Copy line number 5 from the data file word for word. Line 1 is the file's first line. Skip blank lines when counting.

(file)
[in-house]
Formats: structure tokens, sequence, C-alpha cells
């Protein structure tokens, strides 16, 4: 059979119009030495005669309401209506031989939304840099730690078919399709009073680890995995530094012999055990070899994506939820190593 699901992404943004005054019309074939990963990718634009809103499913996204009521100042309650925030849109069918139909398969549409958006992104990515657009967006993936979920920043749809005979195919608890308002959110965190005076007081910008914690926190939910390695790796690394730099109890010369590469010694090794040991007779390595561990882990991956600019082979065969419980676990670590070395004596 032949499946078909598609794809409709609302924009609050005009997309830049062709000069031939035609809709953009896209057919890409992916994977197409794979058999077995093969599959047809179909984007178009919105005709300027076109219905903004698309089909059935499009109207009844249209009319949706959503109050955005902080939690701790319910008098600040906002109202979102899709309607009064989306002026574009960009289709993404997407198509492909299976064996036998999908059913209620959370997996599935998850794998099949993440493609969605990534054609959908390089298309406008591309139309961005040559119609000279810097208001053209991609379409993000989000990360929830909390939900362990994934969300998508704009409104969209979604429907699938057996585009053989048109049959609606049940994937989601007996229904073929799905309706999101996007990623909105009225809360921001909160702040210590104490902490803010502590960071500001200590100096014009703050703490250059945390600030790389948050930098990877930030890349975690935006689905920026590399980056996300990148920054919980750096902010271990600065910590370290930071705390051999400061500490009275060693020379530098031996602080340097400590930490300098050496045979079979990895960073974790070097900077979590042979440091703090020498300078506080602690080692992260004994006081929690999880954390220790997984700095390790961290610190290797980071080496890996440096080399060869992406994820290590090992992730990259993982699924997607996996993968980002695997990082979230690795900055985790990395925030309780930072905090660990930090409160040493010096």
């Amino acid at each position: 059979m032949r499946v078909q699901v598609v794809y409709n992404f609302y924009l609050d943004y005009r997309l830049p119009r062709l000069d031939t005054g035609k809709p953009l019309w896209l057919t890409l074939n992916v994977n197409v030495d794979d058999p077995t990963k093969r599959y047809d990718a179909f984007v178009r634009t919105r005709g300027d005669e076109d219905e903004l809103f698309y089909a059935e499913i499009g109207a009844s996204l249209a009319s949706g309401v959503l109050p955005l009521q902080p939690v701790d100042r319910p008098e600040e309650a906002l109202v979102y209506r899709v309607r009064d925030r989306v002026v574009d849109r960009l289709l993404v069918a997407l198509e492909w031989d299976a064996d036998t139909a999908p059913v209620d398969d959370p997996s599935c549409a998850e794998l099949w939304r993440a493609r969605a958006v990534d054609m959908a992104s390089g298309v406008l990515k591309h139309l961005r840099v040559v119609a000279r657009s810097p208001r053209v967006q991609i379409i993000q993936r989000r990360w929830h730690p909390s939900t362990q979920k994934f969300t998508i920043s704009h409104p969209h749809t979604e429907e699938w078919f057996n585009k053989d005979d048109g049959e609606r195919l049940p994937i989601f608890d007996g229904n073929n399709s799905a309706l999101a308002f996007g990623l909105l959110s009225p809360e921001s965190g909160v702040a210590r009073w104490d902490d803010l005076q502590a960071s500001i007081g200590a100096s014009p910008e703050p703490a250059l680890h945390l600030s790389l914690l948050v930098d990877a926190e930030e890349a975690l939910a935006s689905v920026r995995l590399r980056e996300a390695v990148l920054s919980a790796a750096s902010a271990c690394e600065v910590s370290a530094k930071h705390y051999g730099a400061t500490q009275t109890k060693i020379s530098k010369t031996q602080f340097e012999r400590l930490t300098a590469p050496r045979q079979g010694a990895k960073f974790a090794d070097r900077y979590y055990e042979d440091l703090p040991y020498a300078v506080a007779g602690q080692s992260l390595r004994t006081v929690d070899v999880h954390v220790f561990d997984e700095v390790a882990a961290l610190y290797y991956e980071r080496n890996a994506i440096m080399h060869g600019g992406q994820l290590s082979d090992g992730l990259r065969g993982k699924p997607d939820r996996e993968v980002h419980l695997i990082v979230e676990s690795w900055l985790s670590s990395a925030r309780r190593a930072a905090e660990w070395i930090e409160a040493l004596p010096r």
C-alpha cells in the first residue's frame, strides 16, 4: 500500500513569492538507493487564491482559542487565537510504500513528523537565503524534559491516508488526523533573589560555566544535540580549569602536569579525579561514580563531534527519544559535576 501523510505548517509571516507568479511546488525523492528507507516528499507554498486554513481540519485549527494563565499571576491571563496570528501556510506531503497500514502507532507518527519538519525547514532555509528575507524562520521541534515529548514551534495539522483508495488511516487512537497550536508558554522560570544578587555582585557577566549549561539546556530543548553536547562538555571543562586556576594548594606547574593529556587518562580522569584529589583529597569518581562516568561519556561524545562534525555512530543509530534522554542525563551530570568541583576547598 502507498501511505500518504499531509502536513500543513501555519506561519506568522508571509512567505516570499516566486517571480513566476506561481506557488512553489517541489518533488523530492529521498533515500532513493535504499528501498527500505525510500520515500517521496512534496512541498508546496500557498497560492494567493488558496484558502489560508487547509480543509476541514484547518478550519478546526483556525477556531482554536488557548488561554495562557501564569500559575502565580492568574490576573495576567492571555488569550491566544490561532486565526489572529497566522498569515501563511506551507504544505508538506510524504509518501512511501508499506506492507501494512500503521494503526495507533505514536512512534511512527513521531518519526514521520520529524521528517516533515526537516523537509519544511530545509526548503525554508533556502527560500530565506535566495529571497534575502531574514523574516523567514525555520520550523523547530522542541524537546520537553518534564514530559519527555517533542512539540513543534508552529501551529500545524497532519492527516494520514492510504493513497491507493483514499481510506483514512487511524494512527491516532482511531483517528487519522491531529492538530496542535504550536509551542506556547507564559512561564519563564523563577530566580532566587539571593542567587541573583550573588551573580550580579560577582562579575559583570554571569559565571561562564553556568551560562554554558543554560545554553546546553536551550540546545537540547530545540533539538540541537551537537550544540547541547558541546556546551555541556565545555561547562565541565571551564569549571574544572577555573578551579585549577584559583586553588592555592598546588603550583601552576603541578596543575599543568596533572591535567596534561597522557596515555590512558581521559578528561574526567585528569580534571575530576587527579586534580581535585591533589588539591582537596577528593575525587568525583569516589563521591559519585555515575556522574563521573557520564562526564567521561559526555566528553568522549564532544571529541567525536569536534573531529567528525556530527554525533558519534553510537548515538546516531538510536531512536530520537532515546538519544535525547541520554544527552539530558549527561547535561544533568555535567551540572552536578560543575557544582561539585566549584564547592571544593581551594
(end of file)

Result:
C-alpha cells in the first residue's frame, strides 16, 4: 500500500513569492538507493487564491482559542487565537510504500513528523537565503524534559491516508488526523533573589560555566544535540580549569602536569579525579561514580563531534527519544559535576 501523510505548517509571516507568479511546488525523492528507507516528499507554498486554513481540519485549527494563565499571576491571563496570528501556510506531503497500514502507532507518527519538519525547514532555509528575507524562520521541534515529548514551534495539522483508495488511516487512537497550536508558554522560570544578587555582585557577566549549561539546556530543548553536547562538555571543562586556576594548594606547574593529556587518562580522569584529589583529597569518581562516568561519556561524545562534525555512530543509530534522554542525563551530570568541583576547598 502507498501511505500518504499531509502536513500543513501555519506561519506568522508571509512567505516570499516566486517571480513566476506561481506557488512553489517541489518533488523530492529521498533515500532513493535504499528501498527500505525510500520515500517521496512534496512541498508546496500557498497560492494567493488558496484558502489560508487547509480543509476541514484547518478550519478546526483556525477556531482554536488557548488561554495562557501564569500559575502565580492568574490576573495576567492571555488569550491566544490561532486565526489572529497566522498569515501563511506551507504544505508538506510524504509518501512511501508499506506492507501494512500503521494503526495507533505514536512512534511512527513521531518519526514521520520529524521528517516533515526537516523537509519544511530545509526548503525554508533556502527560500530565506535566495529571497534575502531574514523574516523567514525555520520550523523547530522542541524537546520537553518534564514530559519527555517533542512539540513543534508552529501551529500545524497532519492527516494520514492510504493513497491507493483514499481510506483514512487511524494512527491516532482511531483517528487519522491531529492538530496542535504550536509551542506556547507564559512561564519563564523563577530566580532566587539571593542567587541573583550573588551573580550580579560577582562579575559583570554571569559565571561562564553556568551560562554554558543554560545554553546546553536551550540546545537540547530545540533539538540541537551537537550544540547541547558541546556546551555541556565545555561547562565541565571551564569549571574544572577555573578551579585549577584559583586553588592555592598546588603550583601552576603541578596543575599543568596533572591535567596534561597522557596515555590512558581521559578528561574526567585528569580534571575530576587527579586534580581535585591533589588539591582537596577528593575525587568525583569516589563521591559519585555515575556522574563521573557520564562526564567521561559526555566528553568522549564532544571529541567525536569536534573531529567528525556530527554525533558519534553510537548515538546516531538510536531512536530520537532515546538519544535525547541520554544527552539530558549527561547535561544533568555535567551540572552536578560543575557544582561539585566549584564547592571544593581551594